‘Temptation of St. Anthony’ a Perennial Favorite Among Dalí Fans

By Paul Chimera

Salvador Dalí Historian



“The Temptation of St. Anthony” is easily one of the most widely reproduced and well-known of the masterful oil paintings by the king of Surrealism, Salvador Dalí. Ironically, it came into being as a result of an artists’ competition among U.S. and European artists – and went on to become one of Dalí’s most superb and compelling masterpieces.


Dalí painted this 34 inch x 47 inch canvas in response to a contest promoted by a film production company in 1946. Artists were to depict their vision of the temptation of St. Anthony, which would be used in the movie, “The Private Affairs of Bel Ami.”


Ironically, the winning painting – a work created by the well-known Surrealist painter Max Ernst – is one virtually no one seems to have remembered, while Dalí’s “losing” entry has endured as one of the, well, coolest surrealist paintings ever.


Take that, Max Ernst!


The title of the painting pretty well tells us what we’re seeing: the naked ascetic visually seduced by visions of desire and lust, as a cavalcade of temptations approaches – including a rearing horse whose hooves look like they’re about to descend right upon St. Anthony, who finds solace and safety in the rock on which he steadies himself. The crucifix he thrusts before the monstrous herd is intended to exorcise the demonic vision.


The march of temptations includes naked women – one inside an ornate palace – while five elephants on skyscraper-tall spidery legs give the impression of weightlessness and a result of the impossible weight they bear, including the one at rear, on whose back sits an enormous brick tower that rises up through a cloud on which a glimpse of the El Escorial can be seen – the castle-monastery of King Philip II of Spain. This structure, for Dalí, “symbolized divine order’s power over earthly temptations,” according to the catalog of the great Dalí retrospective held in 2005 at the Philadelphia Museum of Art, Philadelphia, Pennsylvania.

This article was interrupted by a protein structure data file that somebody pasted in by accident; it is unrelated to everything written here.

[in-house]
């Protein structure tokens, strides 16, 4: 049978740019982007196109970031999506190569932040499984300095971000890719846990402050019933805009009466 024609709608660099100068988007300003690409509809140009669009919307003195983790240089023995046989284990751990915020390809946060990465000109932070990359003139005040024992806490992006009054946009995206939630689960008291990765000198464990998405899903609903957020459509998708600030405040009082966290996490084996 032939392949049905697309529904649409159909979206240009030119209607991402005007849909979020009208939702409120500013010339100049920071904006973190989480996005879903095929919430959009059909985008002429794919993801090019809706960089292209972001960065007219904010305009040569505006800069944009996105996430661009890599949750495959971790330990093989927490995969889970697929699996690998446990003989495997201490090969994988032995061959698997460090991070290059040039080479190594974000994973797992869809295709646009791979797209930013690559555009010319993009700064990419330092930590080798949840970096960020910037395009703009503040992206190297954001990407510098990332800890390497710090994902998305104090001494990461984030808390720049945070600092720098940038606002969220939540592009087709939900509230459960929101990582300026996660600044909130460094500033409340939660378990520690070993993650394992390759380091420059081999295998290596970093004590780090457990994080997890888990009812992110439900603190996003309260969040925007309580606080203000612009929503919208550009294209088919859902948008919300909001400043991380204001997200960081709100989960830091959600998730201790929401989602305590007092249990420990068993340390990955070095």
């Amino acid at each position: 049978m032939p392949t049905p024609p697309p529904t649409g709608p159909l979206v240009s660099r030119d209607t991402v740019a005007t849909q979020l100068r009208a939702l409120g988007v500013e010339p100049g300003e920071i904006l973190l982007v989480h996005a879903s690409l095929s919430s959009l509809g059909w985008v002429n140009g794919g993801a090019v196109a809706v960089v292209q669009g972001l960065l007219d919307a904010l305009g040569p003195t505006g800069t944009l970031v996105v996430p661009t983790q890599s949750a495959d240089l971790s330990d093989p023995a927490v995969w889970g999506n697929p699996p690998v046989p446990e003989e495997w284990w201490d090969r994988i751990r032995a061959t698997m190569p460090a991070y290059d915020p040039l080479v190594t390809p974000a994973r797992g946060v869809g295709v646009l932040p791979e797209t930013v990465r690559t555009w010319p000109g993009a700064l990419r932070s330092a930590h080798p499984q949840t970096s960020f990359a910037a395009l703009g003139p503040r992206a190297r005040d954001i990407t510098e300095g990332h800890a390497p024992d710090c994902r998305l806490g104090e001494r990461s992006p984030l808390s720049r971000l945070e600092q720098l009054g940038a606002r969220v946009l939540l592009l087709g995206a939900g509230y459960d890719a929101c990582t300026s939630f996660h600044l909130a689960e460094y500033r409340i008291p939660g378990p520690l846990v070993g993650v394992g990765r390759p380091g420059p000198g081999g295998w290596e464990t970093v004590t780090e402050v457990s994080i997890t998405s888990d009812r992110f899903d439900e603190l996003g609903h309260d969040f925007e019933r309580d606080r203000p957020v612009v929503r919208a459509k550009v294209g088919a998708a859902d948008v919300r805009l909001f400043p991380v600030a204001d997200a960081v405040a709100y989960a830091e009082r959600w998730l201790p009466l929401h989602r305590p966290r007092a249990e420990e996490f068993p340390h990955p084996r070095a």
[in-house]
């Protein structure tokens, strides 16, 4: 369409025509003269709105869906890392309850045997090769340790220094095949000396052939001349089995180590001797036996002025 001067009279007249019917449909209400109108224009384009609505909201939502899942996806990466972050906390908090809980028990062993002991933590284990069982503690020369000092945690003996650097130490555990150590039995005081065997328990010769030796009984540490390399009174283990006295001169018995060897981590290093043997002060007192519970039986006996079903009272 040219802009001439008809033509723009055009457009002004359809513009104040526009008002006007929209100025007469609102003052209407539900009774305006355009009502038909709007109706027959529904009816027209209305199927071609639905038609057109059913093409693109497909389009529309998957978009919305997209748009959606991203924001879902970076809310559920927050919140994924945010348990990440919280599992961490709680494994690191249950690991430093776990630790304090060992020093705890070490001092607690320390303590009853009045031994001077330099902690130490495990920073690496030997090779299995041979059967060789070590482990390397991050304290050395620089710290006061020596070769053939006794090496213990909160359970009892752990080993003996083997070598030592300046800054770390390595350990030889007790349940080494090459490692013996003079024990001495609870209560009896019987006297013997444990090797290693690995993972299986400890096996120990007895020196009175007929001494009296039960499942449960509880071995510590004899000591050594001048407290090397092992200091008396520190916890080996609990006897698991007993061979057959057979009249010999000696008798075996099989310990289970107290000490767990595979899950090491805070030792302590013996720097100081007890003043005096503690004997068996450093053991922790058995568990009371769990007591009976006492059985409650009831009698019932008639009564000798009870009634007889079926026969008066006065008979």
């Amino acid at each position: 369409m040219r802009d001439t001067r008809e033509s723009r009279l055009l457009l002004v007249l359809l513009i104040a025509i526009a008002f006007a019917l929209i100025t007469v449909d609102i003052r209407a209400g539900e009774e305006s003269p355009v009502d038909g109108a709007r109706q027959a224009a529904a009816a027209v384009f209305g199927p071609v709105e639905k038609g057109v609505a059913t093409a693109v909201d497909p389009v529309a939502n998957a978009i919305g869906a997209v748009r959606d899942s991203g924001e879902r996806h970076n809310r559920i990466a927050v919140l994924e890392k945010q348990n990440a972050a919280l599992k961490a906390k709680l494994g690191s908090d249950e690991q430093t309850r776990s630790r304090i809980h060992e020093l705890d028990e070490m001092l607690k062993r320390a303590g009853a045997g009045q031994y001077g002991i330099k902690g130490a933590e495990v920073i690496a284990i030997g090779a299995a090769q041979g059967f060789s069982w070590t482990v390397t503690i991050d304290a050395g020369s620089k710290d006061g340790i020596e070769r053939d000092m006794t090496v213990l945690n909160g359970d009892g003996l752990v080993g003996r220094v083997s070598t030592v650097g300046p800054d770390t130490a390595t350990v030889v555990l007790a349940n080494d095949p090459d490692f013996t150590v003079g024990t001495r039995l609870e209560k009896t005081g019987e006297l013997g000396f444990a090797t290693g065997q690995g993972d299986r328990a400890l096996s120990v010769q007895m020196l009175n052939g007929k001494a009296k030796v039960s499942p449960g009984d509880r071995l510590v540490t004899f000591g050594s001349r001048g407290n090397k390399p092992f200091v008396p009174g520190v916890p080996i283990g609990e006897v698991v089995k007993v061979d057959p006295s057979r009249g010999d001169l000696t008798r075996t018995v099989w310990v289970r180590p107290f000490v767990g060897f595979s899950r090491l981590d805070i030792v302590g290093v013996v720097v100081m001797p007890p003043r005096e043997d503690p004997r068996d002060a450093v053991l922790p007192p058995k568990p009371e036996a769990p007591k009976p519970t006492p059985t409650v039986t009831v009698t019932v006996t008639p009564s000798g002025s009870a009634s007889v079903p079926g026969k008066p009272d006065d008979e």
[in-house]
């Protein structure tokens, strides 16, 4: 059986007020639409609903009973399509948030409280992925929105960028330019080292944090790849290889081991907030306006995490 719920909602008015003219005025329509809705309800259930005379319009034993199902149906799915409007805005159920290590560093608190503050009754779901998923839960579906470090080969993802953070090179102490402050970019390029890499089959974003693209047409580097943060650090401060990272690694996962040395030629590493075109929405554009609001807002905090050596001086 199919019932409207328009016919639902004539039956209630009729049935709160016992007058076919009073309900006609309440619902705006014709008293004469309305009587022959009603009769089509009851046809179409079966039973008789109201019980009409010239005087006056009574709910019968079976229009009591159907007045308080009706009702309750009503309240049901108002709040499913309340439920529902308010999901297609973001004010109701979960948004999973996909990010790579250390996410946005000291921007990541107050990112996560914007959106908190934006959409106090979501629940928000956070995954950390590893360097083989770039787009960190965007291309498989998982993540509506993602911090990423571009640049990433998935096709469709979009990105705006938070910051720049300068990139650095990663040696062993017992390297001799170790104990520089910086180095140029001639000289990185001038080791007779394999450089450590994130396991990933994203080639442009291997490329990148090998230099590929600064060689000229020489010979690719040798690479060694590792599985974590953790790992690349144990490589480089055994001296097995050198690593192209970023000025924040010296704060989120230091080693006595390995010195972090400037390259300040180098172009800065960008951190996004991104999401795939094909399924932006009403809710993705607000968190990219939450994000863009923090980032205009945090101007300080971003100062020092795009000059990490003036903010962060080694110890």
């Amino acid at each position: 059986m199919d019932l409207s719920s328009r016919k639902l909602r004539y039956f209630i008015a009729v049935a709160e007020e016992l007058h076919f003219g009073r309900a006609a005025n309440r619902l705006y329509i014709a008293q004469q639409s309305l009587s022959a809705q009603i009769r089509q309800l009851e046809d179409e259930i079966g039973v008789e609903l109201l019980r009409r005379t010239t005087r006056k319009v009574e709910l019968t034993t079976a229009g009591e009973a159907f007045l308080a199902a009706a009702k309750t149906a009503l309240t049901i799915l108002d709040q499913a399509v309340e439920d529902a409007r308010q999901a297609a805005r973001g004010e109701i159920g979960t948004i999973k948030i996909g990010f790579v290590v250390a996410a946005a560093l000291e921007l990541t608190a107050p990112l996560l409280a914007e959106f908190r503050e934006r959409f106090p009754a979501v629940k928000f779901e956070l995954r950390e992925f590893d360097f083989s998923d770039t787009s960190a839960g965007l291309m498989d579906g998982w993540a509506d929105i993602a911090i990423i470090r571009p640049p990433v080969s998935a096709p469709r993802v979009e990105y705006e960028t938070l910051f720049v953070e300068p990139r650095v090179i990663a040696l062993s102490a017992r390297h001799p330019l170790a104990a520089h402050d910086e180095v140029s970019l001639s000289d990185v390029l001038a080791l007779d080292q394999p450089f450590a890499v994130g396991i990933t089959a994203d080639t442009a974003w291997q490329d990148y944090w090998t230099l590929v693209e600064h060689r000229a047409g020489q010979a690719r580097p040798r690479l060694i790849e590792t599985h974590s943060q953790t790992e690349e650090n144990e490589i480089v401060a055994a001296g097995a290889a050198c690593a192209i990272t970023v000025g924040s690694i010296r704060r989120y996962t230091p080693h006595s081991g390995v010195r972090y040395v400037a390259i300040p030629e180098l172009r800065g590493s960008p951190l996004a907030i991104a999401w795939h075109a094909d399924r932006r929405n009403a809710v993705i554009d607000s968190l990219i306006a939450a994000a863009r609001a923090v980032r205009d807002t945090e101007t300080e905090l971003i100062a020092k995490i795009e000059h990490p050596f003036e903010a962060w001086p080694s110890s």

A master paints a masterpiece.

A master paints a masterpiece.

Meanwhile, there is no question the pachyderm with the Egyptian obelisk on its back owes to the sculpture by Gian Lorenzo Bernini, erected in 1667 on the Piazza della Minerva in Rome, Italy. Dalí and Gala traveled in Italy during the Spanish Civil War and definitely saw this monument.


“The Temptation of St. Anthony” features a wonderful sense of movement, from the elephant bringing up the rear, though the progression of each animal, which gets larger and larger as they end in the terrifying rearing steed, whose front legs are anatomically correct while its rear ones echo the stork-like legs of the accompanying pack.


It is, in my view those outrageous legs that literally elevate this painting to the status it’s accorded among Dalí enthusiasts. Many have told me it’s among their favorites, and it’s the remarkable sense of levitation with which the stork-like legs infuse the scene. This is made all the more apparent when the immense march of the animals is contrasted with the three dwarfed human figures who appear in the barren landscape below.


Footnote: It’s regrettable that they picked Ernst’s painting for that 1947 movie drama, starring George Sanders and Angela Lansbury. The 8-second close-up of the canvas – admittedly a very fine work – was the only color segment in the black & white film. So many of us wish they’d chosen the Dalí.